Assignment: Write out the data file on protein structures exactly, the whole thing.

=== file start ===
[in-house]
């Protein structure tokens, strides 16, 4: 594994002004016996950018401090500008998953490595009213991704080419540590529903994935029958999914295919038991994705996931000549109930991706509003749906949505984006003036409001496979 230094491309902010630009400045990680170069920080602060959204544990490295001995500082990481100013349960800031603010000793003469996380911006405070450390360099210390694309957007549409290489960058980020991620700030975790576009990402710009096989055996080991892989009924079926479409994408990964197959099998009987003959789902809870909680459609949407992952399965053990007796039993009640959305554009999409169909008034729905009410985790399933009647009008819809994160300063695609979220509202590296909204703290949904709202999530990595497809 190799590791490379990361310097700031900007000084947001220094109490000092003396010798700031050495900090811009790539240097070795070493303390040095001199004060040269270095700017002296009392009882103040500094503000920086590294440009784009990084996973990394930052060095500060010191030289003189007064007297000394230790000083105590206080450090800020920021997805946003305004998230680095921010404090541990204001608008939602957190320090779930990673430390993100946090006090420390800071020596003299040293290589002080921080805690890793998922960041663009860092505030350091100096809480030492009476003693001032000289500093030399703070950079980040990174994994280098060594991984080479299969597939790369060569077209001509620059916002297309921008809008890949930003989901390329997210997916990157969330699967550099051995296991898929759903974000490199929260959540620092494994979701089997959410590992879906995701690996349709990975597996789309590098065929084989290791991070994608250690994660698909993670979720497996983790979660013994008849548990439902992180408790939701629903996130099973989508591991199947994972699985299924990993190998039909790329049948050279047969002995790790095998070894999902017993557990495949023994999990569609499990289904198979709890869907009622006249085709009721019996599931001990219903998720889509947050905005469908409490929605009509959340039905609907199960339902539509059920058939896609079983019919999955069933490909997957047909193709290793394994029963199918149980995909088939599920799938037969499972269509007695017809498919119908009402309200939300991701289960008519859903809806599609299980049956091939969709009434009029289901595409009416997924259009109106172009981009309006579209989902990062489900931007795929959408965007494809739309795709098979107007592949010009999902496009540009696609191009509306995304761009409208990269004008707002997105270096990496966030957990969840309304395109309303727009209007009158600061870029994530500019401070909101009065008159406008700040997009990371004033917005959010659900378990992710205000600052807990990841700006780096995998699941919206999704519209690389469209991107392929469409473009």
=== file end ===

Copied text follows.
[in-house]
């Protein structure tokens, strides 16, 4: 594994002004016996950018401090500008998953490595009213991704080419540590529903994935029958999914295919038991994705996931000549109930991706509003749906949505984006003036409001496979 230094491309902010630009400045990680170069920080602060959204544990490295001995500082990481100013349960800031603010000793003469996380911006405070450390360099210390694309957007549409290489960058980020991620700030975790576009990402710009096989055996080991892989009924079926479409994408990964197959099998009987003959789902809870909680459609949407992952399965053990007796039993009640959305554009999409169909008034729905009410985790399933009647009008819809994160300063695609979220509202590296909204703290949904709202999530990595497809 190799590791490379990361310097700031900007000084947001220094109490000092003396010798700031050495900090811009790539240097070795070493303390040095001199004060040269270095700017002296009392009882103040500094503000920086590294440009784009990084996973990394930052060095500060010191030289003189007064007297000394230790000083105590206080450090800020920021997805946003305004998230680095921010404090541990204001608008939602957190320090779930990673430390993100946090006090420390800071020596003299040293290589002080921080805690890793998922960041663009860092505030350091100096809480030492009476003693001032000289500093030399703070950079980040990174994994280098060594991984080479299969597939790369060569077209001509620059916002297309921008809008890949930003989901390329997210997916990157969330699967550099051995296991898929759903974000490199929260959540620092494994979701089997959410590992879906995701690996349709990975597996789309590098065929084989290791991070994608250690994660698909993670979720497996983790979660013994008849548990439902992180408790939701629903996130099973989508591991199947994972699985299924990993190998039909790329049948050279047969002995790790095998070894999902017993557990495949023994999990569609499990289904198979709890869907009622006249085709009721019996599931001990219903998720889509947050905005469908409490929605009509959340039905609907199960339902539509059920058939896609079983019919999955069933490909997957047909193709290793394994029963199918149980995909088939599920799938037969499972269509007695017809498919119908009402309200939300991701289960008519859903809806599609299980049956091939969709009434009029289901595409009416997924259009109106172009981009309006579209989902990062489900931007795929959408965007494809739309795709098979107007592949010009999902496009540009696609191009509306995304761009409208990269004008707002997105270096990496966030957990969840309304395109309303727009209007009158600061870029994530500019401070909101009065008159406008700040997009990371004033917005959010659900378990992710205000600052807990990841700006780096995998699941919206999704519209690389469209991107392929469409473009």